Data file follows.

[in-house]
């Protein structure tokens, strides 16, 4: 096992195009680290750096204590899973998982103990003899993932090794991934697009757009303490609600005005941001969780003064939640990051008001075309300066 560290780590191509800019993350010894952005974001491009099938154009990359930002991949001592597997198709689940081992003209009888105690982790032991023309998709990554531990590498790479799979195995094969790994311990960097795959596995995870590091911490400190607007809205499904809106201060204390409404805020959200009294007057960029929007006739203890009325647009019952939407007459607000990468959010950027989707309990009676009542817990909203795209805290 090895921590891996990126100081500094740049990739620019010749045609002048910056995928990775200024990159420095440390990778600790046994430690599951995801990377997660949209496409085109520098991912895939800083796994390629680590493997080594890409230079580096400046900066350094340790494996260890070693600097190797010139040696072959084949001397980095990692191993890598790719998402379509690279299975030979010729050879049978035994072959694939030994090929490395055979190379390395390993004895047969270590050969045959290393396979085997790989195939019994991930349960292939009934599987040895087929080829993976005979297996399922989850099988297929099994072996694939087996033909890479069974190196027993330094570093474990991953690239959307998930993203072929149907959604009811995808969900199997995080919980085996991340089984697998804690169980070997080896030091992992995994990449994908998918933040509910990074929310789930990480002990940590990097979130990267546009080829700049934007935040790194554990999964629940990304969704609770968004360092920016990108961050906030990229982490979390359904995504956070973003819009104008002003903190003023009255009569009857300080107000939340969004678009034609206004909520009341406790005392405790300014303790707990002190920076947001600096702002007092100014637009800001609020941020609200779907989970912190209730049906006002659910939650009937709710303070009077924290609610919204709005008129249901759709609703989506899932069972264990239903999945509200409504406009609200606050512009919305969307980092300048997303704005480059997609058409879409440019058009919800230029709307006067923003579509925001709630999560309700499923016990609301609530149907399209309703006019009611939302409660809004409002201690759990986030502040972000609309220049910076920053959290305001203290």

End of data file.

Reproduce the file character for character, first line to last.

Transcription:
[in-house]
């Protein structure tokens, strides 16, 4: 096992195009680290750096204590899973998982103990003899993932090794991934697009757009303490609600005005941001969780003064939640990051008001075309300066 560290780590191509800019993350010894952005974001491009099938154009990359930002991949001592597997198709689940081992003209009888105690982790032991023309998709990554531990590498790479799979195995094969790994311990960097795959596995995870590091911490400190607007809205499904809106201060204390409404805020959200009294007057960029929007006739203890009325647009019952939407007459607000990468959010950027989707309990009676009542817990909203795209805290 090895921590891996990126100081500094740049990739620019010749045609002048910056995928990775200024990159420095440390990778600790046994430690599951995801990377997660949209496409085109520098991912895939800083796994390629680590493997080594890409230079580096400046900066350094340790494996260890070693600097190797010139040696072959084949001397980095990692191993890598790719998402379509690279299975030979010729050879049978035994072959694939030994090929490395055979190379390395390993004895047969270590050969045959290393396979085997790989195939019994991930349960292939009934599987040895087929080829993976005979297996399922989850099988297929099994072996694939087996033909890479069974190196027993330094570093474990991953690239959307998930993203072929149907959604009811995808969900199997995080919980085996991340089984697998804690169980070997080896030091992992995994990449994908998918933040509910990074929310789930990480002990940590990097979130990267546009080829700049934007935040790194554990999964629940990304969704609770968004360092920016990108961050906030990229982490979390359904995504956070973003819009104008002003903190003023009255009569009857300080107000939340969004678009034609206004909520009341406790005392405790300014303790707990002190920076947001600096702002007092100014637009800001609020941020609200779907989970912190209730049906006002659910939650009937709710303070009077924290609610919204709005008129249901759709609703989506899932069972264990239903999945509200409504406009609200606050512009919305969307980092300048997303704005480059997609058409879409440019058009919800230029709307006067923003579509925001709630999560309700499923016990609301609530149907399209309703006019009611939302409660809004409002201690759990986030502040972000609309220049910076920053959290305001203290």